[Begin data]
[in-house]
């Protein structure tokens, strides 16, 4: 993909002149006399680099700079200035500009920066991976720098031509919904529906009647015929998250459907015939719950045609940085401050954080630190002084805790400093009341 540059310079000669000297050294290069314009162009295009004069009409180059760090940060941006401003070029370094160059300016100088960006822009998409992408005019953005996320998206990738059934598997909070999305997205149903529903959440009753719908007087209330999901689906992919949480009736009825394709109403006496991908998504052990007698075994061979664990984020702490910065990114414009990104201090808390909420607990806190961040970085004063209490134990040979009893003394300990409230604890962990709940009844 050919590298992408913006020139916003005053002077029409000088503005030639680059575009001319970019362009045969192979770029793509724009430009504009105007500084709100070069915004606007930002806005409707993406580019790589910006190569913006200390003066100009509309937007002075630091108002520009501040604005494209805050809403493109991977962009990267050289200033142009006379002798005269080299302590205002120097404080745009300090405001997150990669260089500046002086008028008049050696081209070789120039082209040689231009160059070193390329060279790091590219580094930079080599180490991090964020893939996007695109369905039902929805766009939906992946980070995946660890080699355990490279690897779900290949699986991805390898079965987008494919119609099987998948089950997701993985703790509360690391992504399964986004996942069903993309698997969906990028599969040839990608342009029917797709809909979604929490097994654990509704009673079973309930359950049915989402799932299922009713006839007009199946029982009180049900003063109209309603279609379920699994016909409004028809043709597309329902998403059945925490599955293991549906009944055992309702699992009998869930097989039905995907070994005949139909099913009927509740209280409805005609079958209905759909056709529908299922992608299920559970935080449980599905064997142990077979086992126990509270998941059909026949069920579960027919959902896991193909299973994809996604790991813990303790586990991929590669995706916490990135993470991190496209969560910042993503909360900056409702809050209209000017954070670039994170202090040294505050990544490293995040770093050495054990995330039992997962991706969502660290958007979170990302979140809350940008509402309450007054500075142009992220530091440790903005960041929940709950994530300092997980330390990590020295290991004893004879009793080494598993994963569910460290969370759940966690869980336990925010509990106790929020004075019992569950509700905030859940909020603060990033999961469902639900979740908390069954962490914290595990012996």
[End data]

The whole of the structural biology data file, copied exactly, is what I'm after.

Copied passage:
[in-house]
């Protein structure tokens, strides 16, 4: 993909002149006399680099700079200035500009920066991976720098031509919904529906009647015929998250459907015939719950045609940085401050954080630190002084805790400093009341 540059310079000669000297050294290069314009162009295009004069009409180059760090940060941006401003070029370094160059300016100088960006822009998409992408005019953005996320998206990738059934598997909070999305997205149903529903959440009753719908007087209330999901689906992919949480009736009825394709109403006496991908998504052990007698075994061979664990984020702490910065990114414009990104201090808390909420607990806190961040970085004063209490134990040979009893003394300990409230604890962990709940009844 050919590298992408913006020139916003005053002077029409000088503005030639680059575009001319970019362009045969192979770029793509724009430009504009105007500084709100070069915004606007930002806005409707993406580019790589910006190569913006200390003066100009509309937007002075630091108002520009501040604005494209805050809403493109991977962009990267050289200033142009006379002798005269080299302590205002120097404080745009300090405001997150990669260089500046002086008028008049050696081209070789120039082209040689231009160059070193390329060279790091590219580094930079080599180490991090964020893939996007695109369905039902929805766009939906992946980070995946660890080699355990490279690897779900290949699986991805390898079965987008494919119609099987998948089950997701993985703790509360690391992504399964986004996942069903993309698997969906990028599969040839990608342009029917797709809909979604929490097994654990509704009673079973309930359950049915989402799932299922009713006839007009199946029982009180049900003063109209309603279609379920699994016909409004028809043709597309329902998403059945925490599955293991549906009944055992309702699992009998869930097989039905995907070994005949139909099913009927509740209280409805005609079958209905759909056709529908299922992608299920559970935080449980599905064997142990077979086992126990509270998941059909026949069920579960027919959902896991193909299973994809996604790991813990303790586990991929590669995706916490990135993470991190496209969560910042993503909360900056409702809050209209000017954070670039994170202090040294505050990544490293995040770093050495054990995330039992997962991706969502660290958007979170990302979140809350940008509402309450007054500075142009992220530091440790903005960041929940709950994530300092997980330390990590020295290991004893004879009793080494598993994963569910460290969370759940966690869980336990925010509990106790929020004075019992569950509700905030859940909020603060990033999961469902639900979740908390069954962490914290595990012996």